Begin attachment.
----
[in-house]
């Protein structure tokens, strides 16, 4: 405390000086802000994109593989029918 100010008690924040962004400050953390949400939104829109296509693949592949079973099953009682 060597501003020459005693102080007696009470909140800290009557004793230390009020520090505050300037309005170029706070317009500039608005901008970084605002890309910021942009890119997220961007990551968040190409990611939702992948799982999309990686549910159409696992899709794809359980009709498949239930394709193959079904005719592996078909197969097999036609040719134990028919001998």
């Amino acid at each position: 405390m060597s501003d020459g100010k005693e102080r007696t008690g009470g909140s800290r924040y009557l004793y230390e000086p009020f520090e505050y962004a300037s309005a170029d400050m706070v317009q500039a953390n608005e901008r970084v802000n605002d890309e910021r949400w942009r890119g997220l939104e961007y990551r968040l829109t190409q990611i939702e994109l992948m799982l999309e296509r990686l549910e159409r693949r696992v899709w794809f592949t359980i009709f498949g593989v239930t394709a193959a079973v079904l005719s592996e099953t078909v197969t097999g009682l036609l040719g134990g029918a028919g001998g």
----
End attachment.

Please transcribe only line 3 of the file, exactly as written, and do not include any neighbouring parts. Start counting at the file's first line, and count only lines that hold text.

């Amino acid at each position: 405390m060597s501003d020459g100010k005693e102080r007696t008690g009470g909140s800290r924040y009557l004793y230390e000086p009020f520090e505050y962004a300037s309005a170029d400050m706070v317009q500039a953390n608005e901008r970084v802000n605002d890309e910021r949400w942009r890119g997220l939104e961007y990551r968040l829109t190409q990611i939702e994109l992948m799982l999309e296509r990686l549910e159409r693949r696992v899709w794809f592949t359980i009709f498949g593989v239930t394709a193959a079973v079904l005719s592996e099953t078909v197969t097999g009682l036609l040719g134990g029918a028919g001998g």